This article was written for the November 21, 2014, issue of the Pioneer Log. It was originally published online here.
There are very few austere science fiction and space travel films made in the last 20 years that “Interstellar” doesn’t evoke. A man drives a truck through a cornfield in some unidentified part of the midwestern United States; he is asked to risk his life on a mission he may never return from, and his daughter tearfully begs him not to go. Even after Cooper (Matthew McConaughey), our fearless hero, is launched into space, it’s hard to shake the feeling that the film is just one long exercise in evoking déjà vu. Christopher and Jonathan Nolan, who co-wrote the screenplay, don’t give the audience much to distract them from that feeling.
The United States turns into a wasteland reminiscent of the Dust Bowl, in a world where no crops survive and small communities become isolated. This has some intriguing implications, but the Nolans barely touch on them. A solar-powered drone appears with no explanation; hints at the state of government serve only to explain why Cooper has to save the world in secret. Earth is merely a desolate backdrop, making it easy for Cooper to leave.
“Interstellar” relies heavily on exposition, which is frustrating in a visually stimulating film. Despite Theoretical Physicist Kip Thorne acting as consultant, many of the characters use jargon that leaves important plot points opaque. “The equation,” which supposedly plays a vital role in the fate of humanity, does not have any clear purpose and is described mainly with the words “gravity” and “unsolvable.” The characters stumble when they try to explain the concept of relativity to each other. While I can’t speak for the film’s scientific accuracy, I’m not convinced any of the characters or actors could, either.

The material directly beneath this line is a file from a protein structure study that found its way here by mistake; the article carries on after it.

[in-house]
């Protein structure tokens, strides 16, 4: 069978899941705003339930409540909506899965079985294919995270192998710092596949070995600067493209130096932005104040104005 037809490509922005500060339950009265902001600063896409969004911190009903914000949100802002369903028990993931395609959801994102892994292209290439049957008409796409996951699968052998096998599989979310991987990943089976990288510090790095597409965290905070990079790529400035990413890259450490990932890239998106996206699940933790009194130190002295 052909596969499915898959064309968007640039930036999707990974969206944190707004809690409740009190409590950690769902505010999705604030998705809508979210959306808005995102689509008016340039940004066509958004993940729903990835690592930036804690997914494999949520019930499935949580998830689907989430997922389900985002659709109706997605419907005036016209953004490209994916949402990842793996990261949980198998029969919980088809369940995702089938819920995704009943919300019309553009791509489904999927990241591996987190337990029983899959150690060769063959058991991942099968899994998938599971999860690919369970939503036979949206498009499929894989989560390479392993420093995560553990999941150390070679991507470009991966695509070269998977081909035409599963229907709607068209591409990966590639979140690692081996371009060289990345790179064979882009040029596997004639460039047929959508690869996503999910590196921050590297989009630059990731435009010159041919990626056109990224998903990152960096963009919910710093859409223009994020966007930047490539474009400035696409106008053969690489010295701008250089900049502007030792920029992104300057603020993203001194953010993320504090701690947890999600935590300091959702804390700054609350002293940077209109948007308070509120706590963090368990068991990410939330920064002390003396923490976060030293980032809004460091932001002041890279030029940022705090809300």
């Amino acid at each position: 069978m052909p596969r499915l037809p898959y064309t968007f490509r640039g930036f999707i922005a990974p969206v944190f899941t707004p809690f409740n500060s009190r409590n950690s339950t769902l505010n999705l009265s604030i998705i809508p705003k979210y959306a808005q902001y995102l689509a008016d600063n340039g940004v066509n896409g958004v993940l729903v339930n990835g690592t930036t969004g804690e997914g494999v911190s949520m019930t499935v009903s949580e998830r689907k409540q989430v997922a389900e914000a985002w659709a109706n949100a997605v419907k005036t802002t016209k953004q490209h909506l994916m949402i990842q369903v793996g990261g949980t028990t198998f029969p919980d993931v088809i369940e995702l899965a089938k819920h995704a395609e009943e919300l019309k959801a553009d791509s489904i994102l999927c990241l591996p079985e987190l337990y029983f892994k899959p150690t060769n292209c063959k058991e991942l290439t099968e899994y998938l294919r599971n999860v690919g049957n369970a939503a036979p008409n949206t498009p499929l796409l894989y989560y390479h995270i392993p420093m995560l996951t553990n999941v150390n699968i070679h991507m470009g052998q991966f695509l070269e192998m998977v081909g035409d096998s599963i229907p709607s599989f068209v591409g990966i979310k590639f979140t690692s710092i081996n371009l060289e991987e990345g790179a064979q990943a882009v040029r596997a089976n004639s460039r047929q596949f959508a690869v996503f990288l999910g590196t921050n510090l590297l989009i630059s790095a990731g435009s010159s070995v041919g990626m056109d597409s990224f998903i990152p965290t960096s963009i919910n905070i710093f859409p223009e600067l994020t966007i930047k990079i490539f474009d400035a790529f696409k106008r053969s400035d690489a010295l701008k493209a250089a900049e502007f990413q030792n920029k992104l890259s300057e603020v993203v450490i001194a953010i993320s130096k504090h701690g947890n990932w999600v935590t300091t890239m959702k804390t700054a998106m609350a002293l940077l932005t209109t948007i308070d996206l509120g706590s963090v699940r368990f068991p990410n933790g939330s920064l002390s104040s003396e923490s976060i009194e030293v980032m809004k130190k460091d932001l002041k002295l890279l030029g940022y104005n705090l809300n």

The characters are hard to like and harder to care about. Cooper is sympathetic, but he doesn’t deviate much from the mold of the emotionally-torn hero. The Nolans do an excellent job of alienating the only female astronaut, Amelia Brand (Anne Hathaway), from the other characters and the audience by discrediting a major decision she makes by basing it on romantic interest, and then giving her the cheesiest line in the film. Murph (Machenzie Foy and Jessica Chastain), Cooper’s daughter, is written more thoughtfully, but her fragmented storyline makes it hard to gain more than a superficial insight into her motivations.
The heart of “Interstellar,” and where much of its newness lies, is the black hole the plot revolves around. Even then, there isn’t much to hold onto; the black hole, as beautiful as it is, is only on the screen for a few minutes. In a film that is filled with so much empty space, it would have been nice for the few unique pieces of it to be treated like more than gimmicks.
If you don’t mind spending three hours watching scenery, “Interstellar” is worth seeing. If you’re just curious about how McConaughey handles the science fiction genre, you’re better off watching “Contact” (1997). At least in that film, the twist is worth it.